Patients who lack lower urinary tract signs or symptoms at the time of urethral catheter removal do not require any specific diagnostics or therapies.
The degree of antibiotic susceptibility of UTI bacteria can vary. The general recommendation is to use an antibiotic to which the bacteria are highly susceptible. Susceptibility is suggested on urine culture MIC reports. The antibiotic breakpoint concentration (the dilution at which bacteria begin to show resistance) is designated as “<X μg/mL.” Because each antibiotic attains a different urine concentration, the “X” number cannot be compared between antibiotics (i.e., an antibiotic with a susceptibility breakpoint of <2 μg/mL should not be considered more potent than another antibiotic with a breakpoint of <8 μg/mL).
Some bacteria may be resistant to a class or even several classes of antibiotics. The urine culture susceptibility report must be used to find the appropriate class of antibiotic that may effectively treat the infection. The “weakest” and “safest” antibiotic should be selected; antibiotics are not objectively categorized according to these qualities. Weaker classes of drugs include noncombination drugs (i.e., amoxicillin should be used before amoxicillin/clavulanic acid) and earlier generations (cefalexin [first generation] should be used before cefovecin [third generation]). Safer antibiotics are drugs with a wide margin of tolerance and low risk for systemic effects; risk for adverse effects is lower for amoxicillin than for gentamicin. Remember that these classifications are broad, and consider individual patient drug tolerance and hypersensitivity in the decision to prescribe antibiotics. For patients who are co-infected with 2 or more bacterial species, a single antibiotic may be effective if both isolates are susceptible; however, use of 2 antibiotics may be necessary.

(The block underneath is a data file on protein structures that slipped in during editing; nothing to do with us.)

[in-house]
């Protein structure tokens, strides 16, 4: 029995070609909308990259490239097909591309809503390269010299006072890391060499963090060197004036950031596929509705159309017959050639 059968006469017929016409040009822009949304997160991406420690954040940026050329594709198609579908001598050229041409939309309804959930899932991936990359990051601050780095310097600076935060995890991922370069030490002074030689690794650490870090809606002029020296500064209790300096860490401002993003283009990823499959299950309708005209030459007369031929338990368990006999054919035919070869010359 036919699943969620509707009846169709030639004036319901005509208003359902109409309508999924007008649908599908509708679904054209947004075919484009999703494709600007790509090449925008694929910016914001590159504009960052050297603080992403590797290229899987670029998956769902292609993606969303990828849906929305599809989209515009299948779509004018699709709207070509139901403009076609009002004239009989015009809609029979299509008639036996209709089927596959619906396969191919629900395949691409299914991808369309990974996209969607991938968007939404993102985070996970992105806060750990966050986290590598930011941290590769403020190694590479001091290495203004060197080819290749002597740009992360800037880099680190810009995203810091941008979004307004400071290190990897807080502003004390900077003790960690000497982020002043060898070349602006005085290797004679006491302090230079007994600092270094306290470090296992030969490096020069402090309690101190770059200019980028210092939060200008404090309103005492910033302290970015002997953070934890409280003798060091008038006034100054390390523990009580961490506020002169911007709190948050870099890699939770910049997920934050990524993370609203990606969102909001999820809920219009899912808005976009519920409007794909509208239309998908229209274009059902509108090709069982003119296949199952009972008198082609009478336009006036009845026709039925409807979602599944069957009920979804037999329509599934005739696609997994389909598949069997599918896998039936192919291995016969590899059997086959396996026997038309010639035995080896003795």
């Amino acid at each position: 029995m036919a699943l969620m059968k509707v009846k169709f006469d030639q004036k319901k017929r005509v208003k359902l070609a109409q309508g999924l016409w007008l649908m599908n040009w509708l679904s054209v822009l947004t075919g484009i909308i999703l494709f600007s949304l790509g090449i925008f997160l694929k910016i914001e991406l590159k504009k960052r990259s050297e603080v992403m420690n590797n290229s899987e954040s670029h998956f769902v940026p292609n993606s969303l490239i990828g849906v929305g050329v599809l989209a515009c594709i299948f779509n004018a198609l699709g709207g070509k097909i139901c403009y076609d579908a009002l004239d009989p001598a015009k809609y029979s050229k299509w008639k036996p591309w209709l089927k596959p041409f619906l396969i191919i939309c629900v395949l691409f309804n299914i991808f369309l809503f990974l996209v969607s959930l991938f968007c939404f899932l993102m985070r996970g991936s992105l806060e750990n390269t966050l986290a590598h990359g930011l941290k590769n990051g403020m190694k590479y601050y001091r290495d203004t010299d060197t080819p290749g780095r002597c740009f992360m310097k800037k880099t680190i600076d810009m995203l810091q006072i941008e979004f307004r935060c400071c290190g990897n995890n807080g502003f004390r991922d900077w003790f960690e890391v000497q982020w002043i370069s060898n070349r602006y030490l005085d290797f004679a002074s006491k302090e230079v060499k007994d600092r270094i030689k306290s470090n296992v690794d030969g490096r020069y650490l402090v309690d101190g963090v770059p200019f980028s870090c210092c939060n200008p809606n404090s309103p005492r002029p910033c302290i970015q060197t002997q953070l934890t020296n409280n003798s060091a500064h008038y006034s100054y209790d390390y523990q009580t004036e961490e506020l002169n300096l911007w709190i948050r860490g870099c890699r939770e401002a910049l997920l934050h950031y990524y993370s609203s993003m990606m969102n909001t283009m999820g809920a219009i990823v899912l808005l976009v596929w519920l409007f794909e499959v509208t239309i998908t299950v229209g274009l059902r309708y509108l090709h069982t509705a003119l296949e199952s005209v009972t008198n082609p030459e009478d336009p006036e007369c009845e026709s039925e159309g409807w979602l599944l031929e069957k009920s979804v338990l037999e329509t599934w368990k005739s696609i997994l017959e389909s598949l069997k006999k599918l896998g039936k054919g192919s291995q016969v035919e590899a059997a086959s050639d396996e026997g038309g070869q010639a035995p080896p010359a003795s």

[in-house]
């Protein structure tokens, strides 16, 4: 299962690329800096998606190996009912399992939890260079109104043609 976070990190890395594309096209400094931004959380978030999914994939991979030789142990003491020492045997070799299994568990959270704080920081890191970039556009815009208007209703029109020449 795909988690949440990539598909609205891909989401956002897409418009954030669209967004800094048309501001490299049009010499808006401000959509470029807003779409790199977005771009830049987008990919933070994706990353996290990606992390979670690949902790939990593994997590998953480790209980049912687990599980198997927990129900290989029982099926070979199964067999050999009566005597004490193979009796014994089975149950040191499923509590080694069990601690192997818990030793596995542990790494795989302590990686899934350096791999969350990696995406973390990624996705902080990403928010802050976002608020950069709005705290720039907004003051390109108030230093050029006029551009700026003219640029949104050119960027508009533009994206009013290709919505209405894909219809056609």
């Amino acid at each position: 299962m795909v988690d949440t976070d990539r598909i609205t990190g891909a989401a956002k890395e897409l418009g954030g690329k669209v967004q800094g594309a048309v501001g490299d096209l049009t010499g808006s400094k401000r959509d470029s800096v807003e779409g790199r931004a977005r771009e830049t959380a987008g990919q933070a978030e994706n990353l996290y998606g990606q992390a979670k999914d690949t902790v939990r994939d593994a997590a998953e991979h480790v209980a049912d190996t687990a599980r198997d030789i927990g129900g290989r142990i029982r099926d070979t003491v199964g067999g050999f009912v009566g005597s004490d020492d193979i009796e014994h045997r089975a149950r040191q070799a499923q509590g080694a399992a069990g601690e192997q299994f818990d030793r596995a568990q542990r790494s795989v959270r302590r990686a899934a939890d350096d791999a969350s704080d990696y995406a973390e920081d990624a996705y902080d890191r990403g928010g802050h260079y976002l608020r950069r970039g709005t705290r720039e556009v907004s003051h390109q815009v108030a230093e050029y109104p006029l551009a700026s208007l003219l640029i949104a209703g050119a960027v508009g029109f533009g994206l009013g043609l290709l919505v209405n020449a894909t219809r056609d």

Eliminating all infections, particularly those with intermediate susceptibility, requires ensuring adequate drug concentration at the site of infection. For patients with pyelonephritis or prostatitis, treatment effectiveness can be evaluated by tissue concentration of antibiotics, whereas for those with bacterial cystitis, urine concentration of antibiotic can be considered.
Urine Drug Concentration
Many antibiotics are excreted primarily in the urine, at concentrations substantially higher than those in plasma. The urine drug concentration should be evaluated with respect to the isolate’s MIC to determine the likelihood of organism elimination. Several veterinary textbooks list observed urine concentration of antibiotics at the specified dosages in healthy animals.
Urine antibiotic concentrations in veterinary patients with kidney disease have yet to be investigated. Reduced GFR may decrease drug excretion into the urine, resulting in decreased urine concentrations. Decreased urine excretion due to diminished GFR can result in plasma drug concentrations exceeding those normally observed and may cause adverse effects, especially for drugs that are substantially eliminated by the kidneys. Excretion of drugs mostly eliminated by the liver may be minimally altered in patients with decreased GFR. However, the accumulated uremic toxins and hypoproteinemia in many patients with kidney disease can lead to altered drug protein binding and abnormal drug pharmacokinetics and pharmacodynamics. Consultation with a veterinary specialist may be needed to help create a safe and effective antibiotic prescription for patients with decreased GFR.
For patients with polyuria, urine drug concentrations may be reduced because of the increased daily volume of urine and subsequent dilution of filtered antibiotic.